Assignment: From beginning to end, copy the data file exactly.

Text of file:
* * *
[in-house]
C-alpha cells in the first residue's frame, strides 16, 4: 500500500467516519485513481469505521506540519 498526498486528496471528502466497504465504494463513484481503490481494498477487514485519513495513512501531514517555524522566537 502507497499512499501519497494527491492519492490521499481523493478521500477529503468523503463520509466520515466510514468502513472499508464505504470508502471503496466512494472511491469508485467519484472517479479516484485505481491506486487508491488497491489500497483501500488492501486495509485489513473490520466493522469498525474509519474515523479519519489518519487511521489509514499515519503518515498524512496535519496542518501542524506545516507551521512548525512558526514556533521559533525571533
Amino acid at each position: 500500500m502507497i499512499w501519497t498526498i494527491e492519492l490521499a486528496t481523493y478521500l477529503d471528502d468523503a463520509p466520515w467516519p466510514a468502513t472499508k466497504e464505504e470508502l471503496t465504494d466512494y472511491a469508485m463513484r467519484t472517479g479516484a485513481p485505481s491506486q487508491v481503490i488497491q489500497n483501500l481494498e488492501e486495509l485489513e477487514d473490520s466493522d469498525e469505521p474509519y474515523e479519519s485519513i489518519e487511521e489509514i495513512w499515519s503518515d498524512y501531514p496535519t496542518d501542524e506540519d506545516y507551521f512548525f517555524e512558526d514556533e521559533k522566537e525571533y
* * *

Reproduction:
[in-house]
C-alpha cells in the first residue's frame, strides 16, 4: 500500500467516519485513481469505521506540519 498526498486528496471528502466497504465504494463513484481503490481494498477487514485519513495513512501531514517555524522566537 502507497499512499501519497494527491492519492490521499481523493478521500477529503468523503463520509466520515466510514468502513472499508464505504470508502471503496466512494472511491469508485467519484472517479479516484485505481491506486487508491488497491489500497483501500488492501486495509485489513473490520466493522469498525474509519474515523479519519489518519487511521489509514499515519503518515498524512496535519496542518501542524506545516507551521512548525512558526514556533521559533525571533
Amino acid at each position: 500500500m502507497i499512499w501519497t498526498i494527491e492519492l490521499a486528496t481523493y478521500l477529503d471528502d468523503a463520509p466520515w467516519p466510514a468502513t472499508k466497504e464505504e470508502l471503496t465504494d466512494y472511491a469508485m463513484r467519484t472517479g479516484a485513481p485505481s491506486q487508491v481503490i488497491q489500497n483501500l481494498e488492501e486495509l485489513e477487514d473490520s466493522d469498525e469505521p474509519y474515523e479519519s485519513i489518519e487511521e489509514i495513512w499515519s503518515d498524512y501531514p496535519t496542518d501542524e506540519d506545516y507551521f512548525f517555524e512558526d514556533e521559533k522566537e525571533y